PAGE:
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Chronoswiss Flying Regulator Open Gear CH-8753-YEBK

The Chronoswiss Flying Regulator Open Gear CH-8753-YEBK, housed in a 41mm stainless steel case, has a regulator-type display and an automatic movement. Perhaps, most surprisingly, considering its retail price of €8,900, this model is endowed with a hand-guilloché dial, an exquisite feature usually found on watches with a five-figure price tag.

Chronoswiss Flying Regulator Open Gear Yellow Dial

A challenge most journalists and writers face is not using the same phrases or vocabulary over and over again. Personally, I always endeavour to employ alternative words and different means of expression, albeit I concede that I am not always successful. However, when writing about watches, the word ‘value’ appears in virtually every article. Indeed, I feel compelled to mention value repeatedly as it is a subject that often defines a watch as excellent, acceptable or poor.

When appraising a watch, the quality of the materials used has a significant influence on the resultant watch. However, even when fine materials are employed, the substandard execution of the dial, case or hands can blight the overall composition. The term ‘quality-price ratio’ is often used in the wine trade and seems equally fitting when discussing the merits of watches.

A watch costing £2000 may have a high quality-price ratio based on its favourable blend of attributes. Indeed, the watch may be justifiably described as exceptional or sublime. However, if this same watch retailed for £20,000 its value or quality-price ratio may well be considered below par.

The price of a watch is often determined by the case material, the execution of the movement, the presence of complications, the cachet of the brand or the addition of gems. Furthermore, artistic crafts such as grand feu enamelling, miniature painting or hand-guilloché are also likely to inflate the cost of a timepiece.

A hand-guilloché dial

Recently, I wore the Chronoswiss Flying Regulator Open Gear CH-8753-YEBK. This watch features a vibrant yellow guilloché dial and retails for €8,900. While this is not an inconsequential sum, it is unusual for a watch at this price level to feature a hand-guilloché dial. Usually with timepieces at this price point, when the dial is referred to as ‘guilloché’, it means it has been stamped with an intricate pattern.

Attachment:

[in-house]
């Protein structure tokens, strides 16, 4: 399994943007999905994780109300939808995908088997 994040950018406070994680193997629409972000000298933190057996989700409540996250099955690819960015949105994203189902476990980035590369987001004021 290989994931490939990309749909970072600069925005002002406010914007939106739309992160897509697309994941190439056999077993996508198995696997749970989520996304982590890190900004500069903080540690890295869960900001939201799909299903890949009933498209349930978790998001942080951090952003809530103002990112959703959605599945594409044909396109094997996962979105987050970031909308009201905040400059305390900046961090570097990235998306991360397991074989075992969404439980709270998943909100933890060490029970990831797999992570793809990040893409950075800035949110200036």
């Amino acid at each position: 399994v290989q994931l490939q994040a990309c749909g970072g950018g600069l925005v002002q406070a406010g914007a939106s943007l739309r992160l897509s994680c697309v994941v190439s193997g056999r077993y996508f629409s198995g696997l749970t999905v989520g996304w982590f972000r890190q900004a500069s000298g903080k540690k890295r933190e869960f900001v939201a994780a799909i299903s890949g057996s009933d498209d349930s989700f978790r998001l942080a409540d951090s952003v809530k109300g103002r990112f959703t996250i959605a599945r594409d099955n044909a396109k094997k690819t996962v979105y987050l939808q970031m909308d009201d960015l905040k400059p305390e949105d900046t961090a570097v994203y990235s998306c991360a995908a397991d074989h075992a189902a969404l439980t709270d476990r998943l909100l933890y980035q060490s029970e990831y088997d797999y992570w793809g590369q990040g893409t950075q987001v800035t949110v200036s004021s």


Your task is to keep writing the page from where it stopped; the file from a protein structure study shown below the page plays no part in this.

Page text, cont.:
A few years ago, I visited Chronoswiss’s atelier in Lucerne and witnessed a skilled artisan impart a variety of intricate patterns to a brass plate. This plate would ultimately be cut into a circular disc and thereafter coloured using galvanic treatment. Therefore, I was already aware of the brand’s in-house capability to make a proper hand-guilloché dial.   

A hand-guilloché dial is made using a rose-engine lathe. While this may suggest the presence of electrical power or some form of automation, this is not the case. A brass plate is fixed to a rotating head in a vertical position. By pressing a cutter against the brass plate and turning the rotating head using a wheel, the cutter imparts a groove to the brass plate. The machine features an array of rosettes which the artisan selects depending on the specific pattern required.

Hand-guilloché necessitates much time and expertise. Firstly, when turning the handle to control the rotating head, the artisan must ensure it is turned at a constant speed. Secondly, the hand-pressure applied to the cutter must be uniform. It may sound simple but in reality, it requires many years to perfect.

Interestingly, rose-engine lathes are no longer made, hence those examples in circulation are lovingly cherished. It is not unusual for such lathes to be over 100 years old.

A hand-guilloché dial takes an inordinate amount of time to create, however, its richly defined texture justifies the effort. Often a watch fitted with such a dial is accompanied with a five-figure price tag, hence on the face of it, the Chronoswiss Flying Regulator Open Gear CH-8753-YEBK looks superb value. However, a period of hands-on evaluation is always prudent prior to making any judgement and to this end, I arranged for the brand to send a press loan.